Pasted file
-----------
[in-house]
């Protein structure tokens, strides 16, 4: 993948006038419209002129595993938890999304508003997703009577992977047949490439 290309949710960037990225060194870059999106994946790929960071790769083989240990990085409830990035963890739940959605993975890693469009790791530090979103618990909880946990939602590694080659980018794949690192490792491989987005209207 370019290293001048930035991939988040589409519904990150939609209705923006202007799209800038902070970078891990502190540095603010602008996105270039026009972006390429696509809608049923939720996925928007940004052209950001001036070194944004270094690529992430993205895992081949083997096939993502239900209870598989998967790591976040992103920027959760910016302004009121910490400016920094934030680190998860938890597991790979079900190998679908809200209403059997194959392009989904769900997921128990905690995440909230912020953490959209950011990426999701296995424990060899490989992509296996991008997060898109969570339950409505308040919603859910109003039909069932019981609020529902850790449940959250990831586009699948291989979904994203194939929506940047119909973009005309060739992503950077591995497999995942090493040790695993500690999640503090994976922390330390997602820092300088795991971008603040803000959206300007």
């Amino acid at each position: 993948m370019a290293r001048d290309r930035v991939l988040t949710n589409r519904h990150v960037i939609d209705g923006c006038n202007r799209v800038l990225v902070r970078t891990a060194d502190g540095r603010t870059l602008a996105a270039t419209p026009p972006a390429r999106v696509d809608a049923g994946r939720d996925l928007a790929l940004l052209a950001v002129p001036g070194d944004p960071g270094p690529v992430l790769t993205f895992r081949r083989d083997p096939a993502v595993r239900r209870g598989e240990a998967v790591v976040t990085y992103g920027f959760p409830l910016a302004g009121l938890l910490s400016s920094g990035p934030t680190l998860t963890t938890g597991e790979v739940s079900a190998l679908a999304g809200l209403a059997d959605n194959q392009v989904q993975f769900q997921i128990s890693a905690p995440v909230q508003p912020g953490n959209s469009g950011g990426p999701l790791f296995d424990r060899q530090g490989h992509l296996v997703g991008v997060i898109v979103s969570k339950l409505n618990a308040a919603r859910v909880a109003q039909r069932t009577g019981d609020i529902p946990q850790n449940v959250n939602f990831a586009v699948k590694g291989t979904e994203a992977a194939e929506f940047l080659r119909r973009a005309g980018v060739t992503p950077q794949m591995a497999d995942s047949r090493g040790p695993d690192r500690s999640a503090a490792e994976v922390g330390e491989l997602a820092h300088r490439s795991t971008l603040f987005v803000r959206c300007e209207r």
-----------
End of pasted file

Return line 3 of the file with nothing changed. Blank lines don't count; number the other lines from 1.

């Amino acid at each position: 993948m370019a290293r001048d290309r930035v991939l988040t949710n589409r519904h990150v960037i939609d209705g923006c006038n202007r799209v800038l990225v902070r970078t891990a060194d502190g540095r603010t870059l602008a996105a270039t419209p026009p972006a390429r999106v696509d809608a049923g994946r939720d996925l928007a790929l940004l052209a950001v002129p001036g070194d944004p960071g270094p690529v992430l790769t993205f895992r081949r083989d083997p096939a993502v595993r239900r209870g598989e240990a998967v790591v976040t990085y992103g920027f959760p409830l910016a302004g009121l938890l910490s400016s920094g990035p934030t680190l998860t963890t938890g597991e790979v739940s079900a190998l679908a999304g809200l209403a059997d959605n194959q392009v989904q993975f769900q997921i128990s890693a905690p995440v909230q508003p912020g953490n959209s469009g950011g990426p999701l790791f296995d424990r060899q530090g490989h992509l296996v997703g991008v997060i898109v979103s969570k339950l409505n618990a308040a919603r859910v909880a109003q039909r069932t009577g019981d609020i529902p946990q850790n449940v959250n939602f990831a586009v699948k590694g291989t979904e994203a992977a194939e929506f940047l080659r119909r973009a005309g980018v060739t992503p950077q794949m591995a497999d995942s047949r090493g040790p695993d690192r500690s999640a503090a490792e994976v922390g330390e491989l997602a820092h300088r490439s795991t971008l603040f987005v803000r959206c300007e209207r």